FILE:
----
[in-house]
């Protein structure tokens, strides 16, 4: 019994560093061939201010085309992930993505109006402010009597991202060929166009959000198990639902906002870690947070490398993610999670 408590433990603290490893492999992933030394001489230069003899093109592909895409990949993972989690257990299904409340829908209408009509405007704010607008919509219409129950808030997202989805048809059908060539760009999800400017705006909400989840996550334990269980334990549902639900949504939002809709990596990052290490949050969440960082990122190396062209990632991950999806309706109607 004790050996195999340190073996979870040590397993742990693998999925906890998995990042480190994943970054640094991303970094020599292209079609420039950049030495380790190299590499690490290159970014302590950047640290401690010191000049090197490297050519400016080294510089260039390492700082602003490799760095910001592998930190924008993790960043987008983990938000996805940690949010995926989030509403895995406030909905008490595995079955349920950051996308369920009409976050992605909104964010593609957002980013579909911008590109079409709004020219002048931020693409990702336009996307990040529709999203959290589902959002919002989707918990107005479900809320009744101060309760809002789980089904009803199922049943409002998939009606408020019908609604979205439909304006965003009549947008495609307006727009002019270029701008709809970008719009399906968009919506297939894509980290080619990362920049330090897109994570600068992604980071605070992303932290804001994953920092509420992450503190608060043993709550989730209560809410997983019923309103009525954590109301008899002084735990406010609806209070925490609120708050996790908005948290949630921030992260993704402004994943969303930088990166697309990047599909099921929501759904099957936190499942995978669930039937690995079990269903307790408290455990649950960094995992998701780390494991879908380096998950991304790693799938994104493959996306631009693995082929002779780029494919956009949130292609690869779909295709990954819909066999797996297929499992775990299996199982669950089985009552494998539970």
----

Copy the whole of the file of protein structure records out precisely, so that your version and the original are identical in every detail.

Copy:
[in-house]
């Protein structure tokens, strides 16, 4: 019994560093061939201010085309992930993505109006402010009597991202060929166009959000198990639902906002870690947070490398993610999670 408590433990603290490893492999992933030394001489230069003899093109592909895409990949993972989690257990299904409340829908209408009509405007704010607008919509219409129950808030997202989805048809059908060539760009999800400017705006909400989840996550334990269980334990549902639900949504939002809709990596990052290490949050969440960082990122190396062209990632991950999806309706109607 004790050996195999340190073996979870040590397993742990693998999925906890998995990042480190994943970054640094991303970094020599292209079609420039950049030495380790190299590499690490290159970014302590950047640290401690010191000049090197490297050519400016080294510089260039390492700082602003490799760095910001592998930190924008993790960043987008983990938000996805940690949010995926989030509403895995406030909905008490595995079955349920950051996308369920009409976050992605909104964010593609957002980013579909911008590109079409709004020219002048931020693409990702336009996307990040529709999203959290589902959002919002989707918990107005479900809320009744101060309760809002789980089904009803199922049943409002998939009606408020019908609604979205439909304006965003009549947008495609307006727009002019270029701008709809970008719009399906968009919506297939894509980290080619990362920049330090897109994570600068992604980071605070992303932290804001994953920092509420992450503190608060043993709550989730209560809410997983019923309103009525954590109301008899002084735990406010609806209070925490609120708050996790908005948290949630921030992260993704402004994943969303930088990166697309990047599909099921929501759904099957936190499942995978669930039937690995079990269903307790408290455990649950960094995992998701780390494991879908380096998950991304790693799938994104493959996306631009693995082929002779780029494919956009949130292609690869779909295709990954819909066999797996297929499992775990299996199982669950089985009552494998539970």